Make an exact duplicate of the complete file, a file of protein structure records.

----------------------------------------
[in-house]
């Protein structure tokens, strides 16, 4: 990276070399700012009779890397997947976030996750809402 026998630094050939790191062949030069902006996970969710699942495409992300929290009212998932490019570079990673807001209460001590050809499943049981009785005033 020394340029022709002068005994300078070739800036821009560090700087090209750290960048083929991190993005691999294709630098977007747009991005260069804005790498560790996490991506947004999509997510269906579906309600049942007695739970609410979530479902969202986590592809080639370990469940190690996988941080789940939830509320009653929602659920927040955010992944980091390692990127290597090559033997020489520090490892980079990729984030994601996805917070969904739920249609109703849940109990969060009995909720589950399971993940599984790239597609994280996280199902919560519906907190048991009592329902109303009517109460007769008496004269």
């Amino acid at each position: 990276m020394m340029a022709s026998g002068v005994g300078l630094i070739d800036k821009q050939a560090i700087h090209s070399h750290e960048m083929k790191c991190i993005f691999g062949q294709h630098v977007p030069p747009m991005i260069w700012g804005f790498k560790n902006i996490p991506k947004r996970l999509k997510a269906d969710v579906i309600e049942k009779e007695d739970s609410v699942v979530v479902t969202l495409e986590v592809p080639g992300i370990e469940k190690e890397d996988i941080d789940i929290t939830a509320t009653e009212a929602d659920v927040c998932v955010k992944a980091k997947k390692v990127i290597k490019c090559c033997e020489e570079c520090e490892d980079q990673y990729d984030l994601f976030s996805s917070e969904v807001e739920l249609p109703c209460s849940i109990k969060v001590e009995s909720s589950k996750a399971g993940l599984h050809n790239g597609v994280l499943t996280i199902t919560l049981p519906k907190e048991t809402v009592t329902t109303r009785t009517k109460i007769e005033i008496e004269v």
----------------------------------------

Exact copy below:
[in-house]
């Protein structure tokens, strides 16, 4: 990276070399700012009779890397997947976030996750809402 026998630094050939790191062949030069902006996970969710699942495409992300929290009212998932490019570079990673807001209460001590050809499943049981009785005033 020394340029022709002068005994300078070739800036821009560090700087090209750290960048083929991190993005691999294709630098977007747009991005260069804005790498560790996490991506947004999509997510269906579906309600049942007695739970609410979530479902969202986590592809080639370990469940190690996988941080789940939830509320009653929602659920927040955010992944980091390692990127290597090559033997020489520090490892980079990729984030994601996805917070969904739920249609109703849940109990969060009995909720589950399971993940599984790239597609994280996280199902919560519906907190048991009592329902109303009517109460007769008496004269």
């Amino acid at each position: 990276m020394m340029a022709s026998g002068v005994g300078l630094i070739d800036k821009q050939a560090i700087h090209s070399h750290e960048m083929k790191c991190i993005f691999g062949q294709h630098v977007p030069p747009m991005i260069w700012g804005f790498k560790n902006i996490p991506k947004r996970l999509k997510a269906d969710v579906i309600e049942k009779e007695d739970s609410v699942v979530v479902t969202l495409e986590v592809p080639g992300i370990e469940k190690e890397d996988i941080d789940i929290t939830a509320t009653e009212a929602d659920v927040c998932v955010k992944a980091k997947k390692v990127i290597k490019c090559c033997e020489e570079c520090e490892d980079q990673y990729d984030l994601f976030s996805s917070e969904v807001e739920l249609p109703c209460s849940i109990k969060v001590e009995s909720s589950k996750a399971g993940l599984h050809n790239g597609v994280l499943t996280i199902t919560l049981p519906k907190e048991t809402v009592t329902t109303r009785t009517k109460i007769e005033i008496e004269v």